Russo-Ukrainian War 3/20/22

Aleksandr Bortnikov meeting with Dmitri Medvedev in 2009, regarding operations in Chechnya.

A Russian airstrike hit a Ukrainian chemical plant, releasing copious amounts of ammonia into the air. Affecting about 5km near Sumy, the leak is being responded to by emergency services, and local citizens advised their breathing precautions. It is unknown whether Russia will own up to the attack or use it as a false-flag incident to escalate further. Yet whether accidental or intentional, it is the first serious chemical disaster of the war.

The Russian military recently sent an ultimatum to Mariupol, demanding its surrender. Predictably, the Ukrainian garrison rejected their demands, giving rise to fears of an imminent escalation.

This comes with new intelligence from anonymous U.S. sources that Russia may back down from Kyiv, having realized the only real way to take the city is through the use of a WMD. Should this be the case, if Russia’s airstrike on the chemical facility is any indicator, it could be Putin’s way of testing the West’s reaction and slowly escalating
to try and turn the tide of the war. Yet these reports conflict with other American and British sources, claiming that Russian troops continue to attempt to take Kyiv despite weeks of failure.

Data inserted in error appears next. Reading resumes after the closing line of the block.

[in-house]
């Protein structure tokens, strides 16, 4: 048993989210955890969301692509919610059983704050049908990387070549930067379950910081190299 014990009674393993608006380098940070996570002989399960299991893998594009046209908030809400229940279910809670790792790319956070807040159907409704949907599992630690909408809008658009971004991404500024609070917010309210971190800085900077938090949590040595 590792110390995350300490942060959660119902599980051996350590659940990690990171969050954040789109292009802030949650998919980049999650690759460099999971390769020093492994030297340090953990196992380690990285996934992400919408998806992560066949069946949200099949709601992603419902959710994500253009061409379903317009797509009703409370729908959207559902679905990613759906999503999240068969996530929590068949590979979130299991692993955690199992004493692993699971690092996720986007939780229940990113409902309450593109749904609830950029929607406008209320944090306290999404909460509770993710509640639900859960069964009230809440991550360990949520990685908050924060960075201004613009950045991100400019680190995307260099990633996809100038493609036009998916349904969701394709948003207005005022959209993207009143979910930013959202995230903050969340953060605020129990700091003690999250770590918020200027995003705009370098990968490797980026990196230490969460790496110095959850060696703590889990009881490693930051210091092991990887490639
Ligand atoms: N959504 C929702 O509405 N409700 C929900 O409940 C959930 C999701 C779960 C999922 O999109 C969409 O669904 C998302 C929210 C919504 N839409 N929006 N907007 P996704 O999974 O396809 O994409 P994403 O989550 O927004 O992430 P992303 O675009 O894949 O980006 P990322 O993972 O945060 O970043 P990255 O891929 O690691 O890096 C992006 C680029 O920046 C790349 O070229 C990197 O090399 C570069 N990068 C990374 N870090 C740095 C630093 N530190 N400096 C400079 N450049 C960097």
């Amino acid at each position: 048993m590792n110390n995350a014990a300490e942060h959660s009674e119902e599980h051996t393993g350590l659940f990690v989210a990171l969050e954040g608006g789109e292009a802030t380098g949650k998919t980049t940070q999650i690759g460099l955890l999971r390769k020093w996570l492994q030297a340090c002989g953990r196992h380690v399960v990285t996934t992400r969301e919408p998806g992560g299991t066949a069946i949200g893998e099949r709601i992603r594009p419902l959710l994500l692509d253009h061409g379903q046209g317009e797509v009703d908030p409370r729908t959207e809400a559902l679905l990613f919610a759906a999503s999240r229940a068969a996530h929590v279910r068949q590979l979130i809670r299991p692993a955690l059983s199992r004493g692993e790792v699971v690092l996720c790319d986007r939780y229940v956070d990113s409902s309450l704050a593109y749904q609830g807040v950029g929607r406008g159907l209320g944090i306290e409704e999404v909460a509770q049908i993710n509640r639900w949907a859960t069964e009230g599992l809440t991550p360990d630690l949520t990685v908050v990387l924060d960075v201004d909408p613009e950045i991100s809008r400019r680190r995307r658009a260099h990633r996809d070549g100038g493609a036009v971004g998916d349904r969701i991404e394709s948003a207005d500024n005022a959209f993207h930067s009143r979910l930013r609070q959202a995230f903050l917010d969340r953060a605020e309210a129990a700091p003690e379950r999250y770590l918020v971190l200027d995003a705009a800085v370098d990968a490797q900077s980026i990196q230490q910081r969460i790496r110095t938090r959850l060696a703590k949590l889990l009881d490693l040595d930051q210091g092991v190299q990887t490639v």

Within Russia itself, there is speculation that members of the Young Army Cadets, with members as young as 16-17, may be sent to Ukraine. This comes along with a potential cease of regional elections for governors in the Russian Federation, a drastic step towards Soviet leadership.

Yet as Putin flirts with a new Imperial Russia, he will have to be wary of dissent much like the Tsars before him. Unconfirmed reports by Ukrainian intelligence speak of a plot by senior elites to overthrow Putin, installing Aleksandr Bortnikov, head of the FSB, as the new President. With FSB officials having already gone on record against the invasion, it may only be a matter of time and pressure before Putin is quietly removed, replaced by a nameless figure as Russia recomposes itself, perhaps not in the way the people may want: but in a way that oligarchs may retain some modicum of power.

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